Like a Rolling Stone

The 28th season of Jazz Under the Stars will kick off tomorrow and we are all very excited about this year’s lineup. A full schedule and brief details on each of the groups can be found on our concerts page. I recently had the chance to chat with Tim Ries, saxophone player and featured artist for the June 9 Jazz Under the Stars concert. I was excited to get to ask him a few questions about his background as an artist, his time with the Rolling Stones, and The Rolling Stones Project. Watch a video of Tim performing his arrangement of Satisfaction from The Rolling Stones Project.

Q: What made you first get into jazz, and music in general?

My dad played the trumpet and had a band, although it was not his full-time job. I grew up in Detroit, so he also took me to all the concerts that toured through the area. I got to see all the famous big bands when they were on tour, like Woody Herman Band, Maynard Ferguson, Count Basie, and the Ellington Band. Then of course my dad also had all the jazz greats playing at home too, like Louis Armstrong.

My sisters were all into the Beatles and Rolling Stones so I heard that a lot growing up too, which is great since now I play with the Stones.

Q: So, what was your “career path” as an artist?

When all the Motown bands left the Detroit area for California in the early to mid 70s, many of the “sidemen” stayed in the area. I had the chance to play with these guys from a very young age. That was really great. Then I went to the University of North Texas for my undergrad and got my masters from the University of Michigan. And I am actually working on my DMA at the Manhattan School of Music right now. From 1983 to 86 I was in the Maynard Ferguson band, so I guess that would be considered my first “touring gig.”

After that, I moved to New York, where I have lived since. I play a lot in the city and travel all around to play with many people and many different types of music. I have had the chance to work with lots of great musicians, including Donald Bird, Joe Henderson, Michael Brecker, Stevie Wonder, and Michael Jackson.

Q: When did you start working with the Rolling Stones and how did you get this gig?

I started touring with the Rolling Stones in 1999. I had worked with their trombone player, Mike Davis, before and the saxophone spot opened up so he called me. They needed someone who could play saxophone as well as keyboard and organ and I could do it. So it really was a matter of who you know, being in the right place at the right time, and being a versatile and well-rounded musician.

Q: What is your favorite concert, or road experience?

Well, two things come to mind…

Many years ago I was booked on a recording session with Elvin Jones, who is my favorite jazz drummer of all time. I was very excited to be part of this session. Then on the same evening of the Jones session, I was booked to play a Stevie Wonder concert. Stevie is my favorite singer. Talk about an exciting day!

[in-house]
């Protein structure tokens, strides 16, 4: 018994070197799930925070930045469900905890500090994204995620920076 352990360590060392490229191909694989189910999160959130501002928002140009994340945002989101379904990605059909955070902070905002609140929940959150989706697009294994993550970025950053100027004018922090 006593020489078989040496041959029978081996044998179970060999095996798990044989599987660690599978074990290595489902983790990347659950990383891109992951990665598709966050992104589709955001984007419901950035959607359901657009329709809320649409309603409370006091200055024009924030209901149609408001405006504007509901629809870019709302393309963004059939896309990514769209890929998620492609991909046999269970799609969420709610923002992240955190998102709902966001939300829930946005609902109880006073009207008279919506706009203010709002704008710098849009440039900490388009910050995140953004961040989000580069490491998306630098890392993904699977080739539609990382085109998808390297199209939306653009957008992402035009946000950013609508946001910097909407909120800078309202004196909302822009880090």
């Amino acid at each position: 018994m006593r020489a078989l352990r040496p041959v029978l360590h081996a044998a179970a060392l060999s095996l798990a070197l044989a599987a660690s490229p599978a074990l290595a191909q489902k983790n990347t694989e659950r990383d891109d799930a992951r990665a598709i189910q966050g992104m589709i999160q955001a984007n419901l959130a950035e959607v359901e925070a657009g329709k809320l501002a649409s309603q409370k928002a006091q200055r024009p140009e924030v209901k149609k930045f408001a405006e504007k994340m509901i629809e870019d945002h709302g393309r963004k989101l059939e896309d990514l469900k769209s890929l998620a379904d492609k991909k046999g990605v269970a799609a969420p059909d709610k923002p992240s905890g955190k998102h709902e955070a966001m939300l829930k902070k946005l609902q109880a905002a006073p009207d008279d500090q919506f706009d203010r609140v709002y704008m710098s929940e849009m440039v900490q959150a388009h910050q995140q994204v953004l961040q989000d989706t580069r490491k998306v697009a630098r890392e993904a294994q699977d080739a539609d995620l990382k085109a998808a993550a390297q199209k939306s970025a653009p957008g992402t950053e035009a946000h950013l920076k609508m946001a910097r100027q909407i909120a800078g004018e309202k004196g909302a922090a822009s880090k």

The second one was a Stones gig in Rio, on the Copa Cabana Beach, where we played for 1.5 to 2 million people. The concert promoter could not give an exact count because of the huge size of the crowd! They had to build a bridge over the road to the stage–over all the people–simply so the band could get to the stage to play the show. The “awesome factor” of that many people is almost indescribable.

Q: What inspired “The Rolling Stones Project” and the follow-up album, “Stone World”?

I had been wanting to do a “jazz album” of current popular music for awhile. I wanted to do something totally new and not just new arrangements of the same old standards from the 30s, 40s, and 50s. Having been with the Stones for several years by then, I thought, “why not do this project with their tunes as ‘modern day’ standards?” Charlie Watts got into the project first and was going to be the guest drummer on a couple of tracks. Then Keith Richards got in on a few tracks, and by the time the first album was finished, we had over twenty-five guest artists on it. The second album ended up with seventy-five guests, including all the original Stones members again, as well as an overall all-star lineup.

Q: What new projects are on the horizon for you?

I will have two new CDs coming out this year. The first one that will be released was actually recorded in between the time of The Rolling Stones Project and Stone World. The second is a live CD recorded more recently in a New York club called Smalls. It features John Patitucci, Chris Potter, Billy Drummond, and Kalman Olah.

I also have many recordings and video footage of additional Stones songs done in big band arrangements that I would like to release sometime in the near future as well.

Mostly, in my own projects, I don’t want to be classified as only a jazz artist. I want to do projects where I have a chance to make great music with all the great musicians that I have had the honor to work and play with over the years.

Don’t miss your chance to see Tim Ries and The Rolling Stones Project featuring Bernard Fowler on Thursday, June 9!

Denise Helbing is Manager of Partner Programs at the Dallas Museum of Art.


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